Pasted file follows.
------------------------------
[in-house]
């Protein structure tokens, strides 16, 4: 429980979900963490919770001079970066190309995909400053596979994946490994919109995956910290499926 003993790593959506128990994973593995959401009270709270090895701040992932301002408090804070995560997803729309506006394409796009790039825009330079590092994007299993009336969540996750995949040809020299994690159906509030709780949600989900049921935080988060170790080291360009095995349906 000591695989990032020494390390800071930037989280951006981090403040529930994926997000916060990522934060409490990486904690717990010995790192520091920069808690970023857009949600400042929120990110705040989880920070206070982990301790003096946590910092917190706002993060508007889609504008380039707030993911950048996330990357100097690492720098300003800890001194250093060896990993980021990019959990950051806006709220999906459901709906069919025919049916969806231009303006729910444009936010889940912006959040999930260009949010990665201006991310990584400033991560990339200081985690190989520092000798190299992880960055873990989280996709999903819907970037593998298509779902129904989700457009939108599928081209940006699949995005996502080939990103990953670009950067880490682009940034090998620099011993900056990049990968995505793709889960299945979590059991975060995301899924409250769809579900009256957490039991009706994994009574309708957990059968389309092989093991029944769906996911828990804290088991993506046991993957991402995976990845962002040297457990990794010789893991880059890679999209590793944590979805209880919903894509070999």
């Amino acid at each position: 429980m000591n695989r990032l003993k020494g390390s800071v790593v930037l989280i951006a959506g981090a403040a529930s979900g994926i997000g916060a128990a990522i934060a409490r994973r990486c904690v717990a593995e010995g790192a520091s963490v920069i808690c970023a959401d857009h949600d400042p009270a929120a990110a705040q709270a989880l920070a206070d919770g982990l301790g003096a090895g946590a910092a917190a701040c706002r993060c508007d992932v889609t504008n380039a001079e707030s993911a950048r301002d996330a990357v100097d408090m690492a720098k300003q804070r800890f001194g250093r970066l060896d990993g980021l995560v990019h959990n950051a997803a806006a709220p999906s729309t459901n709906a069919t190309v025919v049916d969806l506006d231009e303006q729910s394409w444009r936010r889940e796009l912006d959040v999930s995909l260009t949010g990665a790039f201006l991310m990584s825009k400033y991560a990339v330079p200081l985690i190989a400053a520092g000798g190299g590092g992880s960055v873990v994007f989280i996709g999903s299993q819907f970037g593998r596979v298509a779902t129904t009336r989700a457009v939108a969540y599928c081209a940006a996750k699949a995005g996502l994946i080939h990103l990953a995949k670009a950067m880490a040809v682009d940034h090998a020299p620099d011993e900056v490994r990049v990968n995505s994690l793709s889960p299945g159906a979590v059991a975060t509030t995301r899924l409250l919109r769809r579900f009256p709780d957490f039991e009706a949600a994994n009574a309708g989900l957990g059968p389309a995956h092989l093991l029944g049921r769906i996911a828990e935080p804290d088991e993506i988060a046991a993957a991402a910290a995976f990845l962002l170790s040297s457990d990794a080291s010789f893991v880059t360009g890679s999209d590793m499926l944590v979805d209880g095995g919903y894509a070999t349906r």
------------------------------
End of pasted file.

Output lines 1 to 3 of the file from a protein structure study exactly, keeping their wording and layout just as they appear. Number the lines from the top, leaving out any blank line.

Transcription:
[in-house]
């Protein structure tokens, strides 16, 4: 429980979900963490919770001079970066190309995909400053596979994946490994919109995956910290499926 003993790593959506128990994973593995959401009270709270090895701040992932301002408090804070995560997803729309506006394409796009790039825009330079590092994007299993009336969540996750995949040809020299994690159906509030709780949600989900049921935080988060170790080291360009095995349906 000591695989990032020494390390800071930037989280951006981090403040529930994926997000916060990522934060409490990486904690717990010995790192520091920069808690970023857009949600400042929120990110705040989880920070206070982990301790003096946590910092917190706002993060508007889609504008380039707030993911950048996330990357100097690492720098300003800890001194250093060896990993980021990019959990950051806006709220999906459901709906069919025919049916969806231009303006729910444009936010889940912006959040999930260009949010990665201006991310990584400033991560990339200081985690190989520092000798190299992880960055873990989280996709999903819907970037593998298509779902129904989700457009939108599928081209940006699949995005996502080939990103990953670009950067880490682009940034090998620099011993900056990049990968995505793709889960299945979590059991975060995301899924409250769809579900009256957490039991009706994994009574309708957990059968389309092989093991029944769906996911828990804290088991993506046991993957991402995976990845962002040297457990990794010789893991880059890679999209590793944590979805209880919903894509070999």
């Amino acid at each position: 429980m000591n695989r990032l003993k020494g390390s800071v790593v930037l989280i951006a959506g981090a403040a529930s979900g994926i997000g916060a128990a990522i934060a409490r994973r990486c904690v717990a593995e010995g790192a520091s963490v920069i808690c970023a959401d857009h949600d400042p009270a929120a990110a705040q709270a989880l920070a206070d919770g982990l301790g003096a090895g946590a910092a917190a701040c706002r993060c508007d992932v889609t504008n380039a001079e707030s993911a950048r301002d996330a990357v100097d408090m690492a720098k300003q804070r800890f001194g250093r970066l060896d990993g980021l995560v990019h959990n950051a997803a806006a709220p999906s729309t459901n709906a069919t190309v025919v049916d969806l506006d231009e303006q729910s394409w444009r936010r889940e796009l912006d959040v999930s995909l260009t949010g990665a790039f201006l991310m990584s825009k400033y991560a990339v330079p200081l985690i190989a400053a520092g000798g190299g590092g992880s960055v873990v994007f989280i996709g999903s299993q819907f970037g593998r596979v298509a779902t129904t009336r989700a457009v939108a969540y599928c081209a940006a996750k699949a995005g996502l994946i080939h990103l990953a995949k670009a950067m880490a040809v682009d940034h090998a020299p620099d011993e900056v490994r990049v990968n995505s994690l793709s889960p299945g159906a979590v059991a975060t509030t995301r899924l409250l919109r769809r579900f009256p709780d957490f039991e009706a949600a994994n009574a309708g989900l957990g059968p389309a995956h092989l093991l029944g049921r769906i996911a828990e935080p804290d088991e993506i988060a046991a993957a991402a910290a995976f990845l962002l170790s040297s457990d990794a080291s010789f893991v880059t360009g890679s999209d590793m499926l944590v979805d209880g095995g919903y894509a070999t349906r």